It has taken nearly 10 years but I am slowly coming to realise that it truly is small business, entrepreneurs, social activists and industry experts with business and marketing savvy who possess the greatest ability to ‘agitate’ for the change they desire.
Martha Abari Bartholomew is a South Sudanese entrepreneur and I will use her own words to articulate her intent:
“It is not about personal business but it is about what you do to transform South Sudan. For the country to reach a better status, we must have a good environment of entrepreneurship – entrepreneurs are the ones who will build this nation… It’s not about the government, it’s about us standing on our own feet. If we can all stand on our own, we will prosper. If we are depending on the country to hold us up, we will all fall. I want to make sure every person around me doing business are raised together to develop this nation.” (source)
I found out about Martha because she participated in UNDP’s Entrepreneurship Training and Business Development Services workshops and is featured on the UNDP website as a leading example of a young person successfully building a business in South Sudan. There is little else I could find online about her, asides from some stunning photos on her Instagram (see featured image). She is a vibrant, enthusiastic and capable member of her society. For this fact, I think we should know she exists in this world and feel hope that she is helping others to stand up independently and take control of their own futures.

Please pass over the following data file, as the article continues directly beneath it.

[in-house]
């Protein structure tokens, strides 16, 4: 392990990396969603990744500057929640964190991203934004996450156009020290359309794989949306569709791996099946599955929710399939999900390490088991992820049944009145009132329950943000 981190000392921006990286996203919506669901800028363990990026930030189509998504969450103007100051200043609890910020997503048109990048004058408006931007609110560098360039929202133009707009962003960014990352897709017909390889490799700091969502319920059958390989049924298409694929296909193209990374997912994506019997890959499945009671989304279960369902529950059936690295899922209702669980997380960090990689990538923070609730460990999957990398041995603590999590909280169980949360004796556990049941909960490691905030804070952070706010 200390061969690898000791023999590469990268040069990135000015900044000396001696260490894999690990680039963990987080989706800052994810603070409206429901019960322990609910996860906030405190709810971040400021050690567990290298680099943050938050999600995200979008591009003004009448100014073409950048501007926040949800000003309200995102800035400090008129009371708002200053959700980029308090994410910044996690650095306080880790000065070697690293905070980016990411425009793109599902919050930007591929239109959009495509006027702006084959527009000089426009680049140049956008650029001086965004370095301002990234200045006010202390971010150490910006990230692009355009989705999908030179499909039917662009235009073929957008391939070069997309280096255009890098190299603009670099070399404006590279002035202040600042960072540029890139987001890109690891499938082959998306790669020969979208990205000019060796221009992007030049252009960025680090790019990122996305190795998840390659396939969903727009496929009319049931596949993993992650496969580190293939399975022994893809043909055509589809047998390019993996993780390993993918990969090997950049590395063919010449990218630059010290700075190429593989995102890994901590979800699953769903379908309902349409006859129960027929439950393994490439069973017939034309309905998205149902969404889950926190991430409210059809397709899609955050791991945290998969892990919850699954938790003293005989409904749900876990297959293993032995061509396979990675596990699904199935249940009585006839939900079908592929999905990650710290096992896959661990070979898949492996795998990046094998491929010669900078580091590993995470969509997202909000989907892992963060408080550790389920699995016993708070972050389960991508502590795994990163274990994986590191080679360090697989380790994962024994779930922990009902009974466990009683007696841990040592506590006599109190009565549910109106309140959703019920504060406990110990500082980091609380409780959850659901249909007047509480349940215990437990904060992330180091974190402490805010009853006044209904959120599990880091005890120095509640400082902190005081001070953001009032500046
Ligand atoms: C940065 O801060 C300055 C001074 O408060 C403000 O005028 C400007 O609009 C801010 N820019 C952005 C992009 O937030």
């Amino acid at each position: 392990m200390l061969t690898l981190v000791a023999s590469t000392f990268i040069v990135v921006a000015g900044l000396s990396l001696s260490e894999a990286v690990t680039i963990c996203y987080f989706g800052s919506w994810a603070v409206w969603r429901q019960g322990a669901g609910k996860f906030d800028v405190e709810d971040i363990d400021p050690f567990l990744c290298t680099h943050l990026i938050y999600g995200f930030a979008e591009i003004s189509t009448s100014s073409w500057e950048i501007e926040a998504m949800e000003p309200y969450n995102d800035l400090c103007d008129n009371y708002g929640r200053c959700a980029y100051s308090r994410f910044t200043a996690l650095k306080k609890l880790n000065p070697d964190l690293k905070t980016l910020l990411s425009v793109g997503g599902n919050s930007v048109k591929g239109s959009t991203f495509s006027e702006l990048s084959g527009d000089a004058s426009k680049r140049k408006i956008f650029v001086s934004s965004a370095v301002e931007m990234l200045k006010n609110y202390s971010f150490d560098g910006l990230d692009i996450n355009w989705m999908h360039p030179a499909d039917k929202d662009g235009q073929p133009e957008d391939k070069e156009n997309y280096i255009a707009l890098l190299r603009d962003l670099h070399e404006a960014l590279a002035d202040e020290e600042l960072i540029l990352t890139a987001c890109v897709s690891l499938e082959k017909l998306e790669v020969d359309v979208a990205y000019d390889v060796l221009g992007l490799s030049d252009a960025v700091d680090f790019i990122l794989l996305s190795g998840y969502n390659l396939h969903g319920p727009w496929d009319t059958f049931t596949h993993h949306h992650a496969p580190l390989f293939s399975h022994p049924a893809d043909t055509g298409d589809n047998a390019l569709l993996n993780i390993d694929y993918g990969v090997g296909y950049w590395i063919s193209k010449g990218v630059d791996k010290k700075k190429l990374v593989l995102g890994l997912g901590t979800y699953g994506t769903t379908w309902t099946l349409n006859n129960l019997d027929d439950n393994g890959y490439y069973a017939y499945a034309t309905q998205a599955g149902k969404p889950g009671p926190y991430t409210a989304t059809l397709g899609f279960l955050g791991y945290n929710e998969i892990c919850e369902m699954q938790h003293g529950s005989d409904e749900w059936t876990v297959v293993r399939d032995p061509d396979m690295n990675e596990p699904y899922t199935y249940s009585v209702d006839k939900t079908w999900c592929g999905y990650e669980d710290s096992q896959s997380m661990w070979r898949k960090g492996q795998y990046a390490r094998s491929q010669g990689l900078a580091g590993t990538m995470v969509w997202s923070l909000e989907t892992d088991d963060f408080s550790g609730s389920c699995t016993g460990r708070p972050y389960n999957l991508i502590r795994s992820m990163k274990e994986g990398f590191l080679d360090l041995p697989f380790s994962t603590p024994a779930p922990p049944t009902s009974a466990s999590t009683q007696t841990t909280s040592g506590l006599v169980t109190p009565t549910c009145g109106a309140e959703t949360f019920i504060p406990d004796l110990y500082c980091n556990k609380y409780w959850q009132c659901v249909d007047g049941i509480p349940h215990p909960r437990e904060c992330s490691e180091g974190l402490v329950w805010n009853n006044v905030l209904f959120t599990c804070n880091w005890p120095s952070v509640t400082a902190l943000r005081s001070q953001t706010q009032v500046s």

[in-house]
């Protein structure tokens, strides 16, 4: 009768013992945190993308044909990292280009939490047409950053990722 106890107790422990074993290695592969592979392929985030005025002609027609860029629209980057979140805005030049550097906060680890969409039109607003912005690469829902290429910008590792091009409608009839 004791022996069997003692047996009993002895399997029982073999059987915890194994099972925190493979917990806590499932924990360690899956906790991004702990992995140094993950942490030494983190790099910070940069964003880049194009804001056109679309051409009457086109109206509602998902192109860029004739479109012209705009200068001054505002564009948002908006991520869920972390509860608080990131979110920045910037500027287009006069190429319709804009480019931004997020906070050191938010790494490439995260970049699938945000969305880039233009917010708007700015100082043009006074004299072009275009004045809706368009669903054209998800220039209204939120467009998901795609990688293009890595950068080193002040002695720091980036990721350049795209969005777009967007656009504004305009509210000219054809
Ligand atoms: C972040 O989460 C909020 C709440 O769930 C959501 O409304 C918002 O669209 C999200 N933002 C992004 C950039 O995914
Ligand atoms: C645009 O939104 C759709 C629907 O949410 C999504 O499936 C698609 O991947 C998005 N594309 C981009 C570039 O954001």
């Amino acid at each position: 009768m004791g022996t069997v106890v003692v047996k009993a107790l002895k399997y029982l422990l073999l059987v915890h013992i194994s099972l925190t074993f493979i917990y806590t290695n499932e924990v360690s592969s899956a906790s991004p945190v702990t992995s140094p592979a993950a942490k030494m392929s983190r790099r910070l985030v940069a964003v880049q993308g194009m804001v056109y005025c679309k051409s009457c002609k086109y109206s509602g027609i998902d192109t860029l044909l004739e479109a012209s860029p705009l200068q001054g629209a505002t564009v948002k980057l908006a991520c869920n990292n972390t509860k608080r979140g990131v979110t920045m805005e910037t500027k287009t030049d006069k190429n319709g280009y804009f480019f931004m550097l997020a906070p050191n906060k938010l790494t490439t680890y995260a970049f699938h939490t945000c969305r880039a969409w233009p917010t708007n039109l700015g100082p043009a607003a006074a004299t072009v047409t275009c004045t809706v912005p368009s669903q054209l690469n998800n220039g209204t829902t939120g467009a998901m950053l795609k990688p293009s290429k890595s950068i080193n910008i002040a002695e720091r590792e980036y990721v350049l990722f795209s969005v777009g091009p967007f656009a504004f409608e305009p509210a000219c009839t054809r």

Martha faces broader hardships than the standard young woman taking a risk in small business. South Sudan is plagued with social problems, drought, famine, economic crisis, political instability, honestly the list goes on (source, source, source)… It would be easy to think it was all just too hard to break through these hardships, and find yourself in the standard ebb and flow of society. But Martha has utilised international aid to benefit herself and her goals, and reclaim control over her business. She is clearly blessed in being (relatively) safe in her community, potentially wealthy, and in a position to participate in training to further her education. This is not the reality for a lot of women (and indeed men) in South Sudan, there are literally droves of being migrating across the country away from famine and persecution.
I believe sometimes this can lead to a negative view of people like Martha and I think this is misguided. We should not feel anger or like she ‘doesn’t deserve it’ or that she has it ‘easy’. She is still working bloody hard and we should give her the credit that is due to her. In addition to that, where we should be directing our anger is at the sanctioned violence, government corruption and military-driven violence that is perpetrated against innocent people. We shouldn’t bring Martha down in the pursuit of raising others up.
So let’s celebrate this beautiful human being for standing tall whilst digging deep into the entrepreneurial pursuit of self-betterment and social change.
Thank you to the following sites: